On Insurers’ Radars
A panel of experts share tips for putting innovation into play. By Pat Speer
What are the benefits to implementing wild, “out there” ideas within a typical insurance organization? For one insurer, it resulted in a successful iPhone application that enables payment deposits.
For another, it panned out to successful development of
a niche line of ship cargo insurance that provides
unique coverage against risk of Somali pirates.
The ultimate benefits of such programs may be palpable, but getting an insurance organization to foster
and fund support for such ideas is not an insurmountable challenge. Such was consensus among insurance
executive panel participants at the CIO Insurance
Summit in Scottsdale, Ariz, in December 2009.
Led by Matthew Josefowicz, head of the insurance
practice at New York-based Novarica, the three-mem-ber panel offered candid insights into their respective
organizations’ innovation philosophies and tactics.
Josefowicz asked the panel to describe whether their
organizations had a formal innovation program, and if
so, how ideas that come from that program help eliminate operational redundancies, reduce processing time
and cost and deploy the most-efficient use of resources
to create a competitive advantage.
Andrew LaGravenese, CIO and head of innovation at
Warren, N.J.-based Chubb, said his company recognizes
two types of innovation: the day-to-day type that may
help optimize existing systems, for example, and the
“change-the-world” type of innovation. Creating a formal process for LaGravenese and his staff of four to follow, his team routinely seeks both types of innovation,
noting that both are typically driven by a business need
and, therefore, can obtain the appropriate funding.
Panelist Rickey Burks, VP, CTO, San Antonio-based
USAA, said his company tends to look at its innovation
program in a broader way, applying incremental strate-
gies to it. “This includes everything from the day-to-
day to breakthrough innovation that borders on science
fiction. We hope most of our innovations turn into
breakthroughs at some point, so we fund accordingly.”
In a risk-aversive industry, putting funding toward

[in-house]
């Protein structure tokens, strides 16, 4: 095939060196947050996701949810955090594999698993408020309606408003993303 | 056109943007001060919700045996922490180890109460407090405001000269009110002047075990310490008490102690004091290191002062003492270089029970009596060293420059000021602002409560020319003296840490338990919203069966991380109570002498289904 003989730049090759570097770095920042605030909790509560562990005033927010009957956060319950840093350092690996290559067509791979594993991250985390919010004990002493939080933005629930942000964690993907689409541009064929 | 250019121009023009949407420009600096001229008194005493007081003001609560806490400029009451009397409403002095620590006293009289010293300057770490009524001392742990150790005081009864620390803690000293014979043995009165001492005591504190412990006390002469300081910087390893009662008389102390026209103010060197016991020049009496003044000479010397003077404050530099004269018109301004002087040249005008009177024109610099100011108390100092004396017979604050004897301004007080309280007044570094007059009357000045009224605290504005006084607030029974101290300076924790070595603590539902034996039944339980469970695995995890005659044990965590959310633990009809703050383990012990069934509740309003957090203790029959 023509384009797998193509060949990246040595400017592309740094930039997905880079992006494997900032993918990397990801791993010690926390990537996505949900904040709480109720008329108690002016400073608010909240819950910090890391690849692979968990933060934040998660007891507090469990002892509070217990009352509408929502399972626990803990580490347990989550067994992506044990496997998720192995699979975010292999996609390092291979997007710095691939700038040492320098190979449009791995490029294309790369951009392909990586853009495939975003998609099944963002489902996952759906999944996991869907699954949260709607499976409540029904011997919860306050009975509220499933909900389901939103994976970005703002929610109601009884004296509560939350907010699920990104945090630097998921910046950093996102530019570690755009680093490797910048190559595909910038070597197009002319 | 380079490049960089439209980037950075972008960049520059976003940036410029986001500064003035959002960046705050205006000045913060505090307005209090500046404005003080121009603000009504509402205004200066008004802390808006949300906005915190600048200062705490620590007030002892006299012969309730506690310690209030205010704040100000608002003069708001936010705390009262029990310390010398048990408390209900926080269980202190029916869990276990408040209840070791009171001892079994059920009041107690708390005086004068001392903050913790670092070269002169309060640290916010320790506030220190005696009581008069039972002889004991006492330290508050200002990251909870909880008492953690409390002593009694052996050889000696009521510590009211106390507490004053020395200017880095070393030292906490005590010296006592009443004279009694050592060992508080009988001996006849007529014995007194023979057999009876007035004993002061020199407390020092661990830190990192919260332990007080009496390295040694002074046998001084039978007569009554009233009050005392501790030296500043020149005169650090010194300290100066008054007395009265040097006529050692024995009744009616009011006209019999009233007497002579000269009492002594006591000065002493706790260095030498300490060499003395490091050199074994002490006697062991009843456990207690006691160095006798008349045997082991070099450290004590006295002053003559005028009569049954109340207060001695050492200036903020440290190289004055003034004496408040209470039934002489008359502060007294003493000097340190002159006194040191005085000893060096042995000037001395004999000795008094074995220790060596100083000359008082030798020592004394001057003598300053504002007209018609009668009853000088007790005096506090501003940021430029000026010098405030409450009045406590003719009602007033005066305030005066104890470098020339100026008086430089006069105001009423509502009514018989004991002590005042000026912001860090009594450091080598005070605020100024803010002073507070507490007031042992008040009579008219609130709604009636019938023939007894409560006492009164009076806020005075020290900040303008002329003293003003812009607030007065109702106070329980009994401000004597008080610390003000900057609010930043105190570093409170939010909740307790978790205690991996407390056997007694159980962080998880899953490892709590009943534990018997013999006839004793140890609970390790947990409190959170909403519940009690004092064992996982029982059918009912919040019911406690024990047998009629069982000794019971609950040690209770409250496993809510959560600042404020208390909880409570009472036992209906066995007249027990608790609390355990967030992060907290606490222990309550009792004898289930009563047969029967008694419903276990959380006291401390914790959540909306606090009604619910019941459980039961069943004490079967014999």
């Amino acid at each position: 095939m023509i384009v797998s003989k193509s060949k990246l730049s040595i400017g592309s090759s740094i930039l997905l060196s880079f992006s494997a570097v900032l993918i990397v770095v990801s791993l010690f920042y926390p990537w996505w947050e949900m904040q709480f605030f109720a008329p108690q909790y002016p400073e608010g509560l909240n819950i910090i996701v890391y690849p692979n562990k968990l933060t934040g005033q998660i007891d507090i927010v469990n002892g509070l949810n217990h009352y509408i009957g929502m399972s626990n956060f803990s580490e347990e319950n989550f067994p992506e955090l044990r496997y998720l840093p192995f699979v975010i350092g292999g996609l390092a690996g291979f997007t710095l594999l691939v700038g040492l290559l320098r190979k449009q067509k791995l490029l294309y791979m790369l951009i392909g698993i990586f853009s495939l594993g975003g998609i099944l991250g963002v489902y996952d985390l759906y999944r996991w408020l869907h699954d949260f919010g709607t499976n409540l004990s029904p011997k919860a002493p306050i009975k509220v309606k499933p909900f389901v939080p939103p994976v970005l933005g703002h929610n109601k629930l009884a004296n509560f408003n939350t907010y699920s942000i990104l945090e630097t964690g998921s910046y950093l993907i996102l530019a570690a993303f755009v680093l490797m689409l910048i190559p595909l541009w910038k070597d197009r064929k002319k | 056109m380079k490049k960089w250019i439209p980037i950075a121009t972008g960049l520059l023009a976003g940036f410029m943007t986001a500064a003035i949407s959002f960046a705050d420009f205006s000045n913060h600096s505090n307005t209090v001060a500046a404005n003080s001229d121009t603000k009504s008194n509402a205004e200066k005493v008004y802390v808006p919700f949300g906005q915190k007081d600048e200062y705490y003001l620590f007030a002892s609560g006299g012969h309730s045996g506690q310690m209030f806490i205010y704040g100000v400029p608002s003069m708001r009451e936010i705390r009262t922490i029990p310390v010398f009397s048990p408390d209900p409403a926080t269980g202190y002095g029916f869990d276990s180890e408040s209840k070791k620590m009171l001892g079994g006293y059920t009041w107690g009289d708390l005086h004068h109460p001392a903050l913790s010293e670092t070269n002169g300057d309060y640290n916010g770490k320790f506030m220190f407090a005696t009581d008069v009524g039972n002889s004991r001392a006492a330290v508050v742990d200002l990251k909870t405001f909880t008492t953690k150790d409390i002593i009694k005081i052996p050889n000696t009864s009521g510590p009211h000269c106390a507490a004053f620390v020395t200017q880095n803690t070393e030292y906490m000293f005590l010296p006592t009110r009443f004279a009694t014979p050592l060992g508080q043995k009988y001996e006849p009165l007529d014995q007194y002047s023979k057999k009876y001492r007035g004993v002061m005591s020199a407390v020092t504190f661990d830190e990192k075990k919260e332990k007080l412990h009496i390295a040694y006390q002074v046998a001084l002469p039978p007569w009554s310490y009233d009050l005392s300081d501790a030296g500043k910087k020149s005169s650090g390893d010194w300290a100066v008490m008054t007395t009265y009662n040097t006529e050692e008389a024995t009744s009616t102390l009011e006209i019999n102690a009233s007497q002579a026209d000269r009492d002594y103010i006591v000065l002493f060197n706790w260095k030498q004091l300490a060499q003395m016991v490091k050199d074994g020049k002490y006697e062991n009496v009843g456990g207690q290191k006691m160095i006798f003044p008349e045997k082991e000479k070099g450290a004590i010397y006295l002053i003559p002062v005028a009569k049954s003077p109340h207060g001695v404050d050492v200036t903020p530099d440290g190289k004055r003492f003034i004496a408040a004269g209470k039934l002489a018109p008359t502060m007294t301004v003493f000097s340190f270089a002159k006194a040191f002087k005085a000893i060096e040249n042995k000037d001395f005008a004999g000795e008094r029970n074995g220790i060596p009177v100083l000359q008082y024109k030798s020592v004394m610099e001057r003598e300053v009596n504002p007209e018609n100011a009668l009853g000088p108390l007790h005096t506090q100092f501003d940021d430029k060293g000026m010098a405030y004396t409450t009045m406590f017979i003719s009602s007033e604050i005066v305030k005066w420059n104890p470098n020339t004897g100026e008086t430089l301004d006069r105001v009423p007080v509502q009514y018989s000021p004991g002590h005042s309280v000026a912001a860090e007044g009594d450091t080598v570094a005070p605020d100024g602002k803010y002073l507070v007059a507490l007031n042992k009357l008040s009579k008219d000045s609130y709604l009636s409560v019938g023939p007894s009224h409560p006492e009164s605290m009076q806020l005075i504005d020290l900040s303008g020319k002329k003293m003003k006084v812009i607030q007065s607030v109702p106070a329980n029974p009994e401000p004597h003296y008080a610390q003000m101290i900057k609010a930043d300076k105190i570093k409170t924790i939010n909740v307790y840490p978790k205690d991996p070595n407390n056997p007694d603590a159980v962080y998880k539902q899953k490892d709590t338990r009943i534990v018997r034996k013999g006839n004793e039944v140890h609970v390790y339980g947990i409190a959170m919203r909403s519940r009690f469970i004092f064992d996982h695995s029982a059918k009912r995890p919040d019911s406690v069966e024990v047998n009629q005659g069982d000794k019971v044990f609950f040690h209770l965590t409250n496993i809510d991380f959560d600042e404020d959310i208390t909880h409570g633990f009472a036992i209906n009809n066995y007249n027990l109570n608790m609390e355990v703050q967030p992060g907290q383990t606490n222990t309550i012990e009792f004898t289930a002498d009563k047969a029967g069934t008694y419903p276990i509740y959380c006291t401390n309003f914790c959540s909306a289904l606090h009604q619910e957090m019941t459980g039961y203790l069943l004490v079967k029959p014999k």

raw innovation takes courage, Josefowicz pointed out.
“It’s often tied to measurable results,” he said.
ideas, and we are identifying people in the business
areas who are leaders in business innovation. During
brainstorming sessions, we look for people who might
challenge the status quo.”
LaGravenese agreed that millennials tend to bubble
up with great ideas, and says his company looks for
people who, during a brainstorming session, create an
avatar, or upload a picture—this is telling behavior. We
found a very high usage of IT among these people.”
Both Gay and LaGravenese concurred: The establish-
ment of a formalized approach that taps functional
teams is an effective way to give innovation a boost.
“For us, innovation is how we leverage what we
already have,” Gay said. “It’s how our teams approach
idea-building, using technology to extend an existing
idea to something unique.”
Burks agreed: “This is how we ended up developing
an iPhone deposit application,” he said. “We took the
‘deposit services’ that we already offered, and made
them available on an iPhone. This took a great idea fur-
ther—to our seven million members.” INN
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Insurers and Change—
Industry technology executives
at the CIO Insurance Summit
admitted that adopting the
changes required to innovate is no longer
9 Key Developments
The effects of regulatory
reform, increased govern-
ment intervention and
potential tax law changes
will keep stability at bay, at least for a few more
years, says a PricewaterhouseCoopers report.